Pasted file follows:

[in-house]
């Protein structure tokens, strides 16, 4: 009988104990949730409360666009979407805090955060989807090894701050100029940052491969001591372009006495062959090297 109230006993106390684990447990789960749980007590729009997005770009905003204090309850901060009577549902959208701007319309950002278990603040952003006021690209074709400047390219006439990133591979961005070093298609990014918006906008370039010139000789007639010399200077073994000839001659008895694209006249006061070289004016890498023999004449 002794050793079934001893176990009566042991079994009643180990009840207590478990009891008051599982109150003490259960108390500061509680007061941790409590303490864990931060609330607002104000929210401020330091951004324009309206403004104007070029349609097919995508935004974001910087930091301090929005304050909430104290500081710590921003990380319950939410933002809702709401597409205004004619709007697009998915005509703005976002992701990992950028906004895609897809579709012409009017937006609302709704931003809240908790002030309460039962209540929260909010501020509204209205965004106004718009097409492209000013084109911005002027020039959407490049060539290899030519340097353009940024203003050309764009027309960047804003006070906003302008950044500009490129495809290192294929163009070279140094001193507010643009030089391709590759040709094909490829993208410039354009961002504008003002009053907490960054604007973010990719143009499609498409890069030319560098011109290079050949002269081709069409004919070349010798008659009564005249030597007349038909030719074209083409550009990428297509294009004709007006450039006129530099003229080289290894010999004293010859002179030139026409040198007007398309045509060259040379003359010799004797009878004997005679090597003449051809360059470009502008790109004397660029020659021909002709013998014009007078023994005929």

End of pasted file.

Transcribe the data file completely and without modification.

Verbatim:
[in-house]
């Protein structure tokens, strides 16, 4: 009988104990949730409360666009979407805090955060989807090894701050100029940052491969001591372009006495062959090297 109230006993106390684990447990789960749980007590729009997005770009905003204090309850901060009577549902959208701007319309950002278990603040952003006021690209074709400047390219006439990133591979961005070093298609990014918006906008370039010139000789007639010399200077073994000839001659008895694209006249006061070289004016890498023999004449 002794050793079934001893176990009566042991079994009643180990009840207590478990009891008051599982109150003490259960108390500061509680007061941790409590303490864990931060609330607002104000929210401020330091951004324009309206403004104007070029349609097919995508935004974001910087930091301090929005304050909430104290500081710590921003990380319950939410933002809702709401597409205004004619709007697009998915005509703005976002992701990992950028906004895609897809579709012409009017937006609302709704931003809240908790002030309460039962209540929260909010501020509204209205965004106004718009097409492209000013084109911005002027020039959407490049060539290899030519340097353009940024203003050309764009027309960047804003006070906003302008950044500009490129495809290192294929163009070279140094001193507010643009030089391709590759040709094909490829993208410039354009961002504008003002009053907490960054604007973010990719143009499609498409890069030319560098011109290079050949002269081709069409004919070349010798008659009564005249030597007349038909030719074209083409550009990428297509294009004709007006450039006129530099003229080289290894010999004293010859002179030139026409040198007007398309045509060259040379003359010799004797009878004997005679090597003449051809360059470009502008790109004397660029020659021909002709013998014009007078023994005929």